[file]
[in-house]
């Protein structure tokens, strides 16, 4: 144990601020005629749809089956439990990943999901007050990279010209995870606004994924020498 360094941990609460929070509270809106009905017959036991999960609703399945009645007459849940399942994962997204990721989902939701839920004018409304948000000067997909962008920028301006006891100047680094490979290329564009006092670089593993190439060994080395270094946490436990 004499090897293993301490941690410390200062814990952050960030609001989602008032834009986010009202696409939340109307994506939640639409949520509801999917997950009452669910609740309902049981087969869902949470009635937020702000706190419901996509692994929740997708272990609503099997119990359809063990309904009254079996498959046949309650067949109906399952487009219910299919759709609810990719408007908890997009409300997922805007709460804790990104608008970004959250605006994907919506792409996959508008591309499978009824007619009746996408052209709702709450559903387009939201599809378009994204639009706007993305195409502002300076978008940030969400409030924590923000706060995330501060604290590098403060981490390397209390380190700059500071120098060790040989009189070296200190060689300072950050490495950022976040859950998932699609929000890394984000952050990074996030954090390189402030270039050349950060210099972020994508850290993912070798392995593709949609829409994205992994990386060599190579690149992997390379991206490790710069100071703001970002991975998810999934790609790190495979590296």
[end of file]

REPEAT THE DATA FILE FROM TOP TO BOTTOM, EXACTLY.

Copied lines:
[in-house]
């Protein structure tokens, strides 16, 4: 144990601020005629749809089956439990990943999901007050990279010209995870606004994924020498 360094941990609460929070509270809106009905017959036991999960609703399945009645007459849940399942994962997204990721989902939701839920004018409304948000000067997909962008920028301006006891100047680094490979290329564009006092670089593993190439060994080395270094946490436990 004499090897293993301490941690410390200062814990952050960030609001989602008032834009986010009202696409939340109307994506939640639409949520509801999917997950009452669910609740309902049981087969869902949470009635937020702000706190419901996509692994929740997708272990609503099997119990359809063990309904009254079996498959046949309650067949109906399952487009219910299919759709609810990719408007908890997009409300997922805007709460804790990104608008970004959250605006994907919506792409996959508008591309499978009824007619009746996408052209709702709450559903387009939201599809378009994204639009706007993305195409502002300076978008940030969400409030924590923000706060995330501060604290590098403060981490390397209390380190700059500071120098060790040989009189070296200190060689300072950050490495950022976040859950998932699609929000890394984000952050990074996030954090390189402030270039050349950060210099972020994508850290993912070798392995593709949609829409994205992994990386060599190579690149992997390379991206490790710069100071703001970002991975998810999934790609790190495979590296």